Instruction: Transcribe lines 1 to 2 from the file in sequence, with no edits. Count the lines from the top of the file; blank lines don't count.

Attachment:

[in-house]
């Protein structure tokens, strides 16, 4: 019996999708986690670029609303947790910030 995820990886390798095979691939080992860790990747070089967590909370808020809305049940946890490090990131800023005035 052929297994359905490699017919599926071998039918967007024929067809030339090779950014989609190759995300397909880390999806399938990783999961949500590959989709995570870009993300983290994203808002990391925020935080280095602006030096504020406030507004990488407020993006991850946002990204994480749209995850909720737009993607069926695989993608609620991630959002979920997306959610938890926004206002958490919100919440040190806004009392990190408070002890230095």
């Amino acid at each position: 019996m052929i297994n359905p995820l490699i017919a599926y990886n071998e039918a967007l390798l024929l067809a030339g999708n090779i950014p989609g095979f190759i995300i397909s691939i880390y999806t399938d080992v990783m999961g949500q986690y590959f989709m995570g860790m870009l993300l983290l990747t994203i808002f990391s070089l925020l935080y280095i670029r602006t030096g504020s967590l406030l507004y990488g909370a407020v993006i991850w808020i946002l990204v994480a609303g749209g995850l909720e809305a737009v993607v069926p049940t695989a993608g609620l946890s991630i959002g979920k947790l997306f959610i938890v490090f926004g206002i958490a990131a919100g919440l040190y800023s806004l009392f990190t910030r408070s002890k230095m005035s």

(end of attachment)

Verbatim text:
[in-house]
């Protein structure tokens, strides 16, 4: 019996999708986690670029609303947790910030 995820990886390798095979691939080992860790990747070089967590909370808020809305049940946890490090990131800023005035 052929297994359905490699017919599926071998039918967007024929067809030339090779950014989609190759995300397909880390999806399938990783999961949500590959989709995570870009993300983290994203808002990391925020935080280095602006030096504020406030507004990488407020993006991850946002990204994480749209995850909720737009993607069926695989993608609620991630959002979920997306959610938890926004206002958490919100919440040190806004009392990190408070002890230095």